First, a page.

Nationwide, housing prices are falling and foreclosures are up, which could be scaring some potential buyers away in the Mohawk Valley. But real estate experts say the market here is stable, and housing prices are rising.
As housing prices continue to plummet nationwide, the Mohawk Valley's real estate market so far has managed to avoid the crisis, local real estate agents say.
Real estate agents and experts say the fact that prices in the region never boomed as they did in other areas of the country now benefits the local market. The region also lacked the “crazy lending practices” and mortgage rates popular in other areas.
The number of homes sold has declined, but prices here have remained stable or even risen, housing records show.
Consider these facts from a recent report from the Greater Utica-Rome Board of Realtors:
- Rising prices: Between 2001 and 2007, the average sales price for a single-family home in the Utica-Rome area jumped about 50 percent, from $79,000 to $119,900. During the past year, the average cost continued growing — by about 2 percent.
- Popular areas: Homes in South Utica, Whitesboro and Sauquoit are selling the quickest — often in less than three months.
- Affordability: Houses listed at between $60,000 and $79,000 are purchased in about three months, while homes between $260,000 and $500,000 often sit on the market for more than 20 months.
“This is one of the strongest markets in the nation,” said Keith Vincelette, a realtor with Coldwell Banker Prime Properties.
Elsewhere in the country, the huge run-up in home values in recent years was followed by drastically declining prices because of what many realtors called “crazy lending practices,” in which institutions sanctioned loans to people with poor credit.
Nationwide, housing prices fell so much that the median home price stood at $195,000 last month, down 8.2 percent from $213,500 in February 2007, according to the National Association of Realtors.
But in the Mohawk Valley, a traditionally conservative banking structure protected the local economy from being subject to a high number of foreclosures and plummeting prices.
“We handle foreclosure properties,” said Jerry Orsaeo, broker/owner of Weichert Realtors. “The percentage that you are hearing in the news media has no bearing in our area.”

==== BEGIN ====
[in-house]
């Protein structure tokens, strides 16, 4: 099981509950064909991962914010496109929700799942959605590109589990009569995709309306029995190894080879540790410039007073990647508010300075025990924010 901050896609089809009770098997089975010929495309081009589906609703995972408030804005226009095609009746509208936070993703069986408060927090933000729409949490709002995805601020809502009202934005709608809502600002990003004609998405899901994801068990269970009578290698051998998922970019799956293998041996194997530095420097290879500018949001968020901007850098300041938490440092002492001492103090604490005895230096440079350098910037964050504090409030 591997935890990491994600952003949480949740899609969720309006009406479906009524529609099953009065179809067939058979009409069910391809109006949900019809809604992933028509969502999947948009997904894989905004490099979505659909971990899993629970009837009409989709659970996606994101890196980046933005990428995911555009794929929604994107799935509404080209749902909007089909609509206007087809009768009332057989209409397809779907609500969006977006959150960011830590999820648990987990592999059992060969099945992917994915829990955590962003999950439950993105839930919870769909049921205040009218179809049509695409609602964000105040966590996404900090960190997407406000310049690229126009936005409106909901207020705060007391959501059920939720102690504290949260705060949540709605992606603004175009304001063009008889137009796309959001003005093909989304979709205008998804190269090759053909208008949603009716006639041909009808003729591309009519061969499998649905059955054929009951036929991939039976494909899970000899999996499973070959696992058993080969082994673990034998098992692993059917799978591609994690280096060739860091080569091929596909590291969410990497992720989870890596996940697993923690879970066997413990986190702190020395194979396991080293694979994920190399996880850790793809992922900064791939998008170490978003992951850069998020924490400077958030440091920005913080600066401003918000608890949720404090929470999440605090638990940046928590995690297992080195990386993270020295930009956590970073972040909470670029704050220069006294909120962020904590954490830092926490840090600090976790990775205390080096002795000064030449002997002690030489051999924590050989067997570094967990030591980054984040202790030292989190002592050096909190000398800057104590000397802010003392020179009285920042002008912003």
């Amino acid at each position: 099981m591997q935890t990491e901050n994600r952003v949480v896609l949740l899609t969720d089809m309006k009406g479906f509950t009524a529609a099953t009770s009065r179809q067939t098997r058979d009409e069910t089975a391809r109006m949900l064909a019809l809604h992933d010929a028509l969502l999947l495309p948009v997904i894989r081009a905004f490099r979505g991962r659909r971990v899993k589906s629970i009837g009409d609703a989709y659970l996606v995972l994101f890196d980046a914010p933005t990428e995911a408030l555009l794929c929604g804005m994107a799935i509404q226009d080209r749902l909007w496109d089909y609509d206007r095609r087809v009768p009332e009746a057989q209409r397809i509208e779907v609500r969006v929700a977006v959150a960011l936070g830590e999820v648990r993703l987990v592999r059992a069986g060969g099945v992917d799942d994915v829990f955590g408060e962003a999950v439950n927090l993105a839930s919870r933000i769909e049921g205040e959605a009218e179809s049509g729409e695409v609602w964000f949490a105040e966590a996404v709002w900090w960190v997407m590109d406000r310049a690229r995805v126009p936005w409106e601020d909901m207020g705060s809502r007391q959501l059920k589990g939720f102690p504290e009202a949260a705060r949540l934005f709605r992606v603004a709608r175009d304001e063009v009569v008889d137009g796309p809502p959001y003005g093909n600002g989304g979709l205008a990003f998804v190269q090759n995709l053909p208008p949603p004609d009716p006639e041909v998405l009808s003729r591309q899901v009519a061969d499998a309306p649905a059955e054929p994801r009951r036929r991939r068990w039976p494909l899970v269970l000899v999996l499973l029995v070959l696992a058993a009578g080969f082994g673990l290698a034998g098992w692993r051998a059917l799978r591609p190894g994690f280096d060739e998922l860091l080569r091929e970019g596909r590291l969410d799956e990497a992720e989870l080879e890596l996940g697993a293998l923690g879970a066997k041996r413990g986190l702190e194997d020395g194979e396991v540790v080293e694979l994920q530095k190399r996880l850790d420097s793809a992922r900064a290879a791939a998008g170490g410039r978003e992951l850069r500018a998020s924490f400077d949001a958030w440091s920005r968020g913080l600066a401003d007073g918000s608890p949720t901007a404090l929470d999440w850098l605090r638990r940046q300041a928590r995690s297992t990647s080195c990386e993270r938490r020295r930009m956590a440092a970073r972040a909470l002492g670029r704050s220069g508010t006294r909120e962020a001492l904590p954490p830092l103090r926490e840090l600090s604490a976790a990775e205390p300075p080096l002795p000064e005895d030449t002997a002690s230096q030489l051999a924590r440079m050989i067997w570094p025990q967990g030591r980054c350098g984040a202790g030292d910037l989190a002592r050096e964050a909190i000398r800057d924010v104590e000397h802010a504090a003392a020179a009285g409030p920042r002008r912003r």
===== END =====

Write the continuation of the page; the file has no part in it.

The impact of the nationwide crisis, however, has not escaped the Mohawk Valley.
Sales of single-family units dropped by about 7 percent for the period ending Feb. 28, compared to one year ago, according to the report by the Greater Utica-Rome Board of Realtors.
That's mostly because people are nervous about the mortgage crisis and may not want to invest in real estate, local real estate agents said.
“Some buyers are reluctant,” Orsaeo said. “Interest rates are excellent. They should take advantage of it. They see gas going up. The state of the economy scares them.”
For associate broker Lori Hamlin of Coldwell Banker Faith Properties, there's a reason to be optimistic about the local real estate market.
Hamlin has been in real estate for 23 years and feels the Mohawk Valley is a stable market that attracts out-of-town buyers.
“There's more home for less,” she said.
But some local buyers say affording a home when prices are rising can be a struggle.
Just last week, Hamlin showed a single-family home to Zehrudin Sarace. But the house on Niagara Street with a price tag of $79,900 was a bit much for Sarace.
In 2003, Sarace, a Bosnian refugee, bought a two-family house on Mary Street that he shares with his brother for $28,000. In just four years, prices should not be going up so much, he said.
A housing expert said the Mohawk Valley might not be able to sustain an increase in housing prices for too long.
“There will be a leveling-off point,” said Mike Colpitts, editor of Housing Predictor.com, an independent Web site that forecasts more than 250 housing markets nationwide. “But it won't be drastic. It is a historical cycle.”
“Utica won't have severe depreciation, but it will begin to slow down toward the end of this year,” he said.
Kevin Noggle, who bought a house in Whitesboro last month, agreed prices may be a little bit too high.
Noggle, who said it took him about six months to find a house that fit his budget and needs, paid about $150,000, but said the kitchen and the roof need reworking.
“For some reason in the area, they don't take that into consideration,” he said. “I think everybody seems to think their houses are still worth more.”